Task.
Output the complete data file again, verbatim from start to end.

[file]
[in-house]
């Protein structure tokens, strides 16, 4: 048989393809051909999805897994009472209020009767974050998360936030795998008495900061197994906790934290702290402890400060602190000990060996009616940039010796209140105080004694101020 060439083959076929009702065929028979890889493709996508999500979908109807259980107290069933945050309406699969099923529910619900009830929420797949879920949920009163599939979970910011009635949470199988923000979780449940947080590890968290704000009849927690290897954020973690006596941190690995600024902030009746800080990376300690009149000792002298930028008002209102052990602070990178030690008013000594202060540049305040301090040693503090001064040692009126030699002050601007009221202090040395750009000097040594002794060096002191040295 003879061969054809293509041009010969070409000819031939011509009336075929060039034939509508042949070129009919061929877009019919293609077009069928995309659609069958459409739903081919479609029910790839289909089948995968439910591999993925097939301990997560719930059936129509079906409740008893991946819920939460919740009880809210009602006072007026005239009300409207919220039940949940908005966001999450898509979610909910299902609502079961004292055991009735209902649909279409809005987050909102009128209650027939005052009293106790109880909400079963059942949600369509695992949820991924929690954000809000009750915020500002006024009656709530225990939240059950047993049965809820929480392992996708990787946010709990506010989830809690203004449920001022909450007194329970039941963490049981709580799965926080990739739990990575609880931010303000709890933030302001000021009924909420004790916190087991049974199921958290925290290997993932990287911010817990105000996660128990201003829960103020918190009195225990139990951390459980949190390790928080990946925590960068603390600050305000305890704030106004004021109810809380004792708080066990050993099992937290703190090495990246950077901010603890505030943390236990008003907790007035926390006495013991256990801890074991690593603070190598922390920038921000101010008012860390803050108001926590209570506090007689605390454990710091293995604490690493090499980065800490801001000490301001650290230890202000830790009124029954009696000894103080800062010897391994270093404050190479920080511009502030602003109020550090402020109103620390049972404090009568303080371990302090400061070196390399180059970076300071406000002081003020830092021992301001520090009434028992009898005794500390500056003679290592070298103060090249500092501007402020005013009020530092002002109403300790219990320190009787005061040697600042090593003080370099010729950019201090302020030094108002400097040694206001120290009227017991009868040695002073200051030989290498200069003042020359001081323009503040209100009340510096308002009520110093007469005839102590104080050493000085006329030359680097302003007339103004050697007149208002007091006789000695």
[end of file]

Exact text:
[in-house]
């Protein structure tokens, strides 16, 4: 048989393809051909999805897994009472209020009767974050998360936030795998008495900061197994906790934290702290402890400060602190000990060996009616940039010796209140105080004694101020 060439083959076929009702065929028979890889493709996508999500979908109807259980107290069933945050309406699969099923529910619900009830929420797949879920949920009163599939979970910011009635949470199988923000979780449940947080590890968290704000009849927690290897954020973690006596941190690995600024902030009746800080990376300690009149000792002298930028008002209102052990602070990178030690008013000594202060540049305040301090040693503090001064040692009126030699002050601007009221202090040395750009000097040594002794060096002191040295 003879061969054809293509041009010969070409000819031939011509009336075929060039034939509508042949070129009919061929877009019919293609077009069928995309659609069958459409739903081919479609029910790839289909089948995968439910591999993925097939301990997560719930059936129509079906409740008893991946819920939460919740009880809210009602006072007026005239009300409207919220039940949940908005966001999450898509979610909910299902609502079961004292055991009735209902649909279409809005987050909102009128209650027939005052009293106790109880909400079963059942949600369509695992949820991924929690954000809000009750915020500002006024009656709530225990939240059950047993049965809820929480392992996708990787946010709990506010989830809690203004449920001022909450007194329970039941963490049981709580799965926080990739739990990575609880931010303000709890933030302001000021009924909420004790916190087991049974199921958290925290290997993932990287911010817990105000996660128990201003829960103020918190009195225990139990951390459980949190390790928080990946925590960068603390600050305000305890704030106004004021109810809380004792708080066990050993099992937290703190090495990246950077901010603890505030943390236990008003907790007035926390006495013991256990801890074991690593603070190598922390920038921000101010008012860390803050108001926590209570506090007689605390454990710091293995604490690493090499980065800490801001000490301001650290230890202000830790009124029954009696000894103080800062010897391994270093404050190479920080511009502030602003109020550090402020109103620390049972404090009568303080371990302090400061070196390399180059970076300071406000002081003020830092021992301001520090009434028992009898005794500390500056003679290592070298103060090249500092501007402020005013009020530092002002109403300790219990320190009787005061040697600042090593003080370099010729950019201090302020030094108002400097040694206001120290009227017991009868040695002073200051030989290498200069003042020359001081323009503040209100009340510096308002009520110093007469005839102590104080050493000085006329030359680097302003007339103004050697007149208002007091006789000695």